J1.3 Interacting with WRF-LES Data Using Python

Tuesday, 24 January 2017: 2:00 PM
Conference Center: Chelan 5 (Washington State Convention Center )
Gökhan Sever, ANL, Argonne, IL; and J. Helmus, V. Ghate, Y. Feng, and S. Collis

The Weather Research and Forecasting model run in Large Eddy Simulation mode (WRF-LES) produces a very large amount of data and requires a unique set of tools and interfaces to analyze the model output. The task is further complicated when attempting to compare the model output with data collected by variety of ground-based instruments. This presentation will demonstrate an ongoing study in which WRF-LES model is used to understand the impact of an island in the Eastern Northern Atlantic (ENA) on the sampling of an otherwise oceanic airflow. Observations collected at the Atmospheric Radiation Measurement (ARM) site on Graciosa Island during marine stratocumulus cloud conditions are used in this study. This work involves configuring, understanding and visualizing WRF-LES output and performing forward modelling to place virtual instruments within the model domain. Python, specifically the scientific Python stack including xarray [1], PyTMatrix [2], MetPy [3] and Py-ART [4] were used to construct data models for LES output and the target instrument data streams as well as to perform scattering calculations and explore radiative transfer calculations. This design will assist the study of formation, temporal/spatial evolution of clouds, and the physics and dynamics associated with airflow over complex topography. We will showcase the successes, discuss difficulties and highlight lessons learned.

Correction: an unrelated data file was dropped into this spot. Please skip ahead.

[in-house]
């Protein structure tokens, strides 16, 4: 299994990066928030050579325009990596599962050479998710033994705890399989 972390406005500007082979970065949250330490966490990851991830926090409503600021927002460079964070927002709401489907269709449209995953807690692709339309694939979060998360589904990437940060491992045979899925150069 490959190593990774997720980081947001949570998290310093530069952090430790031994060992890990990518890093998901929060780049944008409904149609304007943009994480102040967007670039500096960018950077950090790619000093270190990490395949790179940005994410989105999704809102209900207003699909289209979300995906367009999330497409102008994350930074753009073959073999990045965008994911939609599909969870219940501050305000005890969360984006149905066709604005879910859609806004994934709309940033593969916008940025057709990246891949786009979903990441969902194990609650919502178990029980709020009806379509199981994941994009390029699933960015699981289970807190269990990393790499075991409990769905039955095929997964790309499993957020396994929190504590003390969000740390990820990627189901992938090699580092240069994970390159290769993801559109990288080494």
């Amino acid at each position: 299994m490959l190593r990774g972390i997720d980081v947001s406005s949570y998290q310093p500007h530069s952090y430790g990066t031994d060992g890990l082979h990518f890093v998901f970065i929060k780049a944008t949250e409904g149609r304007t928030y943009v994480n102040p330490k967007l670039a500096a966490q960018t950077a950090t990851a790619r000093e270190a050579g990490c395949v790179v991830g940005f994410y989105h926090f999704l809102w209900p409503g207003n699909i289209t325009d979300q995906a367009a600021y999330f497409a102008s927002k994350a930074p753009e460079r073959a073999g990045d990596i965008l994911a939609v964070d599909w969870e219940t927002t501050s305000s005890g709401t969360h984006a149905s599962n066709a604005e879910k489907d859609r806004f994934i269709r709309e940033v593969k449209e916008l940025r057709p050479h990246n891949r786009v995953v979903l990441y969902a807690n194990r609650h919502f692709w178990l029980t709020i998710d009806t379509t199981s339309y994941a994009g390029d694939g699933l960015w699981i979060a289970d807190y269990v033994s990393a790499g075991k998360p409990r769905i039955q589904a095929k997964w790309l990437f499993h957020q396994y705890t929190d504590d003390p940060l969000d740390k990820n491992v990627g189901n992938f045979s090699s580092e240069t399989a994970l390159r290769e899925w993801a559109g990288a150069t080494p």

[1] Hoyer, S., Hamman, J. (In preparation). Xarray: N-D labeled arrays and datasets in Python. Journal of Open Research Software.

[2] Leinonen, J., High-level interface to T-matrix scattering calculations: architecture, capabilities and limitations, Opt. Express, vol. 22, issue 2, 1655-1660 (2014), doi: 10.1364/OE.22.001655.

[3] https://github.com/metpy/MetPy

[4] Helmus, J.J. & Collis, S.M., (2016). The Python ARM Radar Toolkit (Py-ART), a Library for Working with Weather Radar Data in the Python Programming Language. Journal of Open Research Software. 4(1), p.e25. DOI: http://doi.org/10.5334/jors.119

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